Sadly, this is the only picture that I took in the process. The remnants of the half gallon that I started with. Still tasty but very different than at its one year pinnacle.

Sadly, this is the only picture that I took in the process. The remnants of the half gallon that I started with. Still tasty but very different than at its one year pinnacle.

I had the door open to thoughts on "half-drying" as a culinary method from reading Fish That We Eat (Iqaluich Niginaqtuat) by Anore Jones (nooo, not the singer!). Jones is an anthropologist who lived in the Kotzebue Sound region in northwestern Alaska. She lived in the region for about 20 years with direct experience in the communities which were still largely living a subsistence lifestyle. The subsistence strategies for the area relied very heavily on the boreal fish species in the rivers and in the Kotzebue Sound, due to lack of access to the ocean and having a low population of land-based mammals in the area. I've gobbled up any research from this region as most of their fish are available in my area. This book covers every fish located there and every preparation for every fish. Half drying as a culinary technique to change texture was common throughout the book.

My tattered printed copy of Fish That We Eat has been put to a lot of use. It would be helpful to all northern areas around the world including sub-boreal Minnesota. This can be downloaded online.

My tattered printed copy of Fish That We Eat has been put to a lot of use. It would be helpful to all northern areas around the world including sub-boreal Minnesota. This can be downloaded online.

 

Dehydration is nothing new. It's a common technique that has been expanded into drying and powdering everything. We dry age meats which reduces water levels while enzymes are still doing their work. With making salumi and salami, the water activity levels are important to the process and narrowing the range of microorganisms. So why not use this as a control for fermentation of fruits and vegetables. I was searching for fruit fermentation techniques that didn't run towards alcoholic, but weren't salted either.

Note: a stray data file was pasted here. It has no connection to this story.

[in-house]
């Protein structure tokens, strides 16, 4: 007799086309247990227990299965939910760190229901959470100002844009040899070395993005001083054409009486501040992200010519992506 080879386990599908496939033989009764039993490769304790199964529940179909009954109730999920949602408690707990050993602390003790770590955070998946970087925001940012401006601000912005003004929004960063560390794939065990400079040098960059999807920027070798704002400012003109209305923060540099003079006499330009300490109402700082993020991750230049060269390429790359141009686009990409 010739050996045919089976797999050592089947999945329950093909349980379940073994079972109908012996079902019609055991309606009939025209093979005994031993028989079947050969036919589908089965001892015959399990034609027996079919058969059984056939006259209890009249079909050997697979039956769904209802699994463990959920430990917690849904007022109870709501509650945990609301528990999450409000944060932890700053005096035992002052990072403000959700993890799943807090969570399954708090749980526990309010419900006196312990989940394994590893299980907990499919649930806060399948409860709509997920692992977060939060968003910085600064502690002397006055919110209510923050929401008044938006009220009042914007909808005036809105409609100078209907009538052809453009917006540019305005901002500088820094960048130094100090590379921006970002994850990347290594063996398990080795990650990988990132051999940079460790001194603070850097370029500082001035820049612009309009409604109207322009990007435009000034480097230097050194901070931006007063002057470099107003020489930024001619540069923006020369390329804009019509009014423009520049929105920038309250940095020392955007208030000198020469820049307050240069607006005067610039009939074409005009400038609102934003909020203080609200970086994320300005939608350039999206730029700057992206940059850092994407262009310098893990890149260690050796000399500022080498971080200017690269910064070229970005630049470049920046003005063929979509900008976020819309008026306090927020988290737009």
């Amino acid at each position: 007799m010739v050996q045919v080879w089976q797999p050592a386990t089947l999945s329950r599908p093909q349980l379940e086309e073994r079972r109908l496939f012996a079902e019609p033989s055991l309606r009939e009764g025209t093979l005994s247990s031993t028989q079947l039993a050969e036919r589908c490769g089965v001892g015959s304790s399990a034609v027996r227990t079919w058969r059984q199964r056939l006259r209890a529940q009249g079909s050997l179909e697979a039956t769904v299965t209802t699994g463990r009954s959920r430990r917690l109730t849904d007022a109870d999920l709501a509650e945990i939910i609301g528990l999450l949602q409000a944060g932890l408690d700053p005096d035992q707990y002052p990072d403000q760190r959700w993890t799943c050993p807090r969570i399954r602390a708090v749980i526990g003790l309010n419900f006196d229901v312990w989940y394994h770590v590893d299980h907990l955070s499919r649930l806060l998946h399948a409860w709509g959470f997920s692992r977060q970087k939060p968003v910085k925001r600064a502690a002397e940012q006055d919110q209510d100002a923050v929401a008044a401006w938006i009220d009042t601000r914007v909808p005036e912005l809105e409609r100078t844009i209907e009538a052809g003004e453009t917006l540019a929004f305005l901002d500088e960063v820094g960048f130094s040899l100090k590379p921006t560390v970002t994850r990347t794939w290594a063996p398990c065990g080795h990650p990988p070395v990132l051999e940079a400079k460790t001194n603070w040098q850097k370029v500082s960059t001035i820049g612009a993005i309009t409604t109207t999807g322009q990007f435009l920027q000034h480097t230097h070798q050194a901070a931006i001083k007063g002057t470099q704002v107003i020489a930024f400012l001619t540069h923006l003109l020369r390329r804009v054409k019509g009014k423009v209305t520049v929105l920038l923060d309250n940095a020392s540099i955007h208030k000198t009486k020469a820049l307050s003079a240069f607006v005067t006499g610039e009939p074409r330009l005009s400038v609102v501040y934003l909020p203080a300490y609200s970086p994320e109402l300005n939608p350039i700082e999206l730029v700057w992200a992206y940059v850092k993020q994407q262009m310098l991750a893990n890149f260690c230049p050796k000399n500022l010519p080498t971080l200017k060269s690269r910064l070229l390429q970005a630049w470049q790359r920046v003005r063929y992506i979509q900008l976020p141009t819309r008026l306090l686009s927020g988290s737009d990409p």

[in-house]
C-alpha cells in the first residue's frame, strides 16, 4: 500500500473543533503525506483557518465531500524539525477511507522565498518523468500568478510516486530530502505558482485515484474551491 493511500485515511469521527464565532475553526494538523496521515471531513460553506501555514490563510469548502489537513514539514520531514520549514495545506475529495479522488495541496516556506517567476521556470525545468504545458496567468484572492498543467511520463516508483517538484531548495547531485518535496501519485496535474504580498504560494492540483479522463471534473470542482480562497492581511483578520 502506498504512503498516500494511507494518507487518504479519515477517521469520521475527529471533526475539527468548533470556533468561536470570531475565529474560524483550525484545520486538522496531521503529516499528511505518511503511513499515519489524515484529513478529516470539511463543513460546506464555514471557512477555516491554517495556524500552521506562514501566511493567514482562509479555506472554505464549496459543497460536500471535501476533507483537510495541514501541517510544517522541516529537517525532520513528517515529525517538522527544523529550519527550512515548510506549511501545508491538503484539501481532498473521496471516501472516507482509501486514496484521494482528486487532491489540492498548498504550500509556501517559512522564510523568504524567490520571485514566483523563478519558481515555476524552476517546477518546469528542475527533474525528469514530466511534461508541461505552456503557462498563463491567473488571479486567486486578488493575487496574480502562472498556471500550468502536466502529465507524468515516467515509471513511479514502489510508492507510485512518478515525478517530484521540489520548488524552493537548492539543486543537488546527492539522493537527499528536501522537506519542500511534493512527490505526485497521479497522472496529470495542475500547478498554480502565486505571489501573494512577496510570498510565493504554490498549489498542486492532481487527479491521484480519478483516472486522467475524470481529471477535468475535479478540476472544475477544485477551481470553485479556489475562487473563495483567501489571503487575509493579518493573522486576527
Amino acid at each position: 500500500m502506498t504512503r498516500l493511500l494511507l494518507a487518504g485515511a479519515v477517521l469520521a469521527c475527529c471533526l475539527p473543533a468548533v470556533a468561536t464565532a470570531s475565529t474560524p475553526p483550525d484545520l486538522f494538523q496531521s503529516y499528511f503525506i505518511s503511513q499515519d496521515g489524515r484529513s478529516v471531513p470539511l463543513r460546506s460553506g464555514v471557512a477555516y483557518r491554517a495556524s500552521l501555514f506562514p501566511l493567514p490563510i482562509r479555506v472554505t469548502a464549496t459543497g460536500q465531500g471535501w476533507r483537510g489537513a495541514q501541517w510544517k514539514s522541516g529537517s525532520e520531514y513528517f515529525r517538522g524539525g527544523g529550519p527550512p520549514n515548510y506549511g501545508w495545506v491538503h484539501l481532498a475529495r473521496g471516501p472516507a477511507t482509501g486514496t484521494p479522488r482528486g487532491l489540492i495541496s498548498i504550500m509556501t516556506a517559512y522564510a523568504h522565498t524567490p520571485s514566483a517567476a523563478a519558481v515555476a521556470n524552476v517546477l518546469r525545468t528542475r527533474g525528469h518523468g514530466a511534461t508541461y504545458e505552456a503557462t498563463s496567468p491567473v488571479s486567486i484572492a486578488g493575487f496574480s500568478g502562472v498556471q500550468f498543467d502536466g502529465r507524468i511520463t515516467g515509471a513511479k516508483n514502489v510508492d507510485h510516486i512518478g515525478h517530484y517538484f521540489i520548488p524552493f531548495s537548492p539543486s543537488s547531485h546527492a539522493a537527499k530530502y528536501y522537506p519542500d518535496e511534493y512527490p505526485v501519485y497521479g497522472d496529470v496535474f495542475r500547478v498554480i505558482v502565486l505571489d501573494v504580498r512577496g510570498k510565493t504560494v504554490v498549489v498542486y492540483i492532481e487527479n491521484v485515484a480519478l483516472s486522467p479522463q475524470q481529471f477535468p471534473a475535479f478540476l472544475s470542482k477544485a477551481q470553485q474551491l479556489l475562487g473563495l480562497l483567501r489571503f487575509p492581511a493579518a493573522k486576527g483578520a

With fermentation, there are many potentials for control. Whether we are always cognizant of all the ones we are using at any moment, we are still usually using two or three of the following list:

  • fermentable carbohydate content, which can sometimes be increased by using enzymes such as those provided with koji to make the carbs contained more available.
  • salinity, which can control the ranges of possible bacteria in the substrate. This is especially helpful for lacto-fermentation and in inhibiting some molds.
  • ph; in fermentation, we commonly use microorganisms to make things more acidic for inhibiting certain bacteria, encouraging those we want, while developing flavor. There are many chemical changes made to foods with minerals which fit more with fermentation than other techniques such as lutefisk, masa, hominy, etc. The alkaline changes affect texture (frequently giving more chew and water retention) and commonly increasing assimilation of nutrients from grains.
  • temperature, which can have a big outcome on taste. A fermentation student once brought in some kraut that he'd made but was scared to leave on the counter. In the fridge, the enzymes did their work, while the bacteria worked slow. It was limp, salty, cabbage with very mild acidity reminiscent of flat soda. Kraut made in the heat of summer especially in an Indiana summer always tasted kinda off to me. The chemical cascades fell differently with things acting faster leading to a flavor that I didn't like. A Miso year is spring through fall; it being important to have gone through the summer heat. Gochujang is in opaque crocks in the direct sun. Fish sauce can take months in tropical Thailand and in some cases up to ten years in the colder climes of northern Japan due to temperature. You can also maintain 140f or more and make the process chemical with proteolytic enzymes doing all of the work instead of microorganisms. Commonly cellar temp is the sweet spot for flavor with lacto-ferments.